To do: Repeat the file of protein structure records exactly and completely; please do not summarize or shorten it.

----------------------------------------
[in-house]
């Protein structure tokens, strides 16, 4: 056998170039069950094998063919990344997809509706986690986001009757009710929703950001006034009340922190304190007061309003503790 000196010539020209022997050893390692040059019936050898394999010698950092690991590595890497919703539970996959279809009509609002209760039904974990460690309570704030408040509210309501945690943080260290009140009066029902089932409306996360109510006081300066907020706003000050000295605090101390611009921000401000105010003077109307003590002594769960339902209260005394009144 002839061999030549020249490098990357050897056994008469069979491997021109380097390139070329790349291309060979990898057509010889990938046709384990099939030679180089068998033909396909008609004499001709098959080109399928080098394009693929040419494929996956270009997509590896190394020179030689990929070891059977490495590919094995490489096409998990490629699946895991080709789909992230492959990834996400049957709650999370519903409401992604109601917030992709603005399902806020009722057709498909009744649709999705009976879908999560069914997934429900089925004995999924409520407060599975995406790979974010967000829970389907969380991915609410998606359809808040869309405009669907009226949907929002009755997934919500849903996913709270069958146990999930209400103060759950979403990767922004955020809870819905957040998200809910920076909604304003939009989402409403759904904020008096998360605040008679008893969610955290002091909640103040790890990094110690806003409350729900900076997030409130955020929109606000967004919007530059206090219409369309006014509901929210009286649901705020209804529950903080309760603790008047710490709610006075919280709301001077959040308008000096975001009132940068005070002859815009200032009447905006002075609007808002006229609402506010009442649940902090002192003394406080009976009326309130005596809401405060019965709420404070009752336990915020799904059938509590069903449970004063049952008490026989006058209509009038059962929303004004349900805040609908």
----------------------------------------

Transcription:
[in-house]
């Protein structure tokens, strides 16, 4: 056998170039069950094998063919990344997809509706986690986001009757009710929703950001006034009340922190304190007061309003503790 000196010539020209022997050893390692040059019936050898394999010698950092690991590595890497919703539970996959279809009509609002209760039904974990460690309570704030408040509210309501945690943080260290009140009066029902089932409306996360109510006081300066907020706003000050000295605090101390611009921000401000105010003077109307003590002594769960339902209260005394009144 002839061999030549020249490098990357050897056994008469069979491997021109380097390139070329790349291309060979990898057509010889990938046709384990099939030679180089068998033909396909008609004499001709098959080109399928080098394009693929040419494929996956270009997509590896190394020179030689990929070891059977490495590919094995490489096409998990490629699946895991080709789909992230492959990834996400049957709650999370519903409401992604109601917030992709603005399902806020009722057709498909009744649709999705009976879908999560069914997934429900089925004995999924409520407060599975995406790979974010967000829970389907969380991915609410998606359809808040869309405009669907009226949907929002009755997934919500849903996913709270069958146990999930209400103060759950979403990767922004955020809870819905957040998200809910920076909604304003939009989402409403759904904020008096998360605040008679008893969610955290002091909640103040790890990094110690806003409350729900900076997030409130955020929109606000967004919007530059206090219409369309006014509901929210009286649901705020209804529950903080309760603790008047710490709610006075919280709301001077959040308008000096975001009132940068005070002859815009200032009447905006002075609007808002006229609402506010009442649940902090002192003394406080009976009326309130005596809401405060019965709420404070009752336990915020799904059938509590069903449970004063049952008490026989006058209509009038059962929303004004349900805040609908």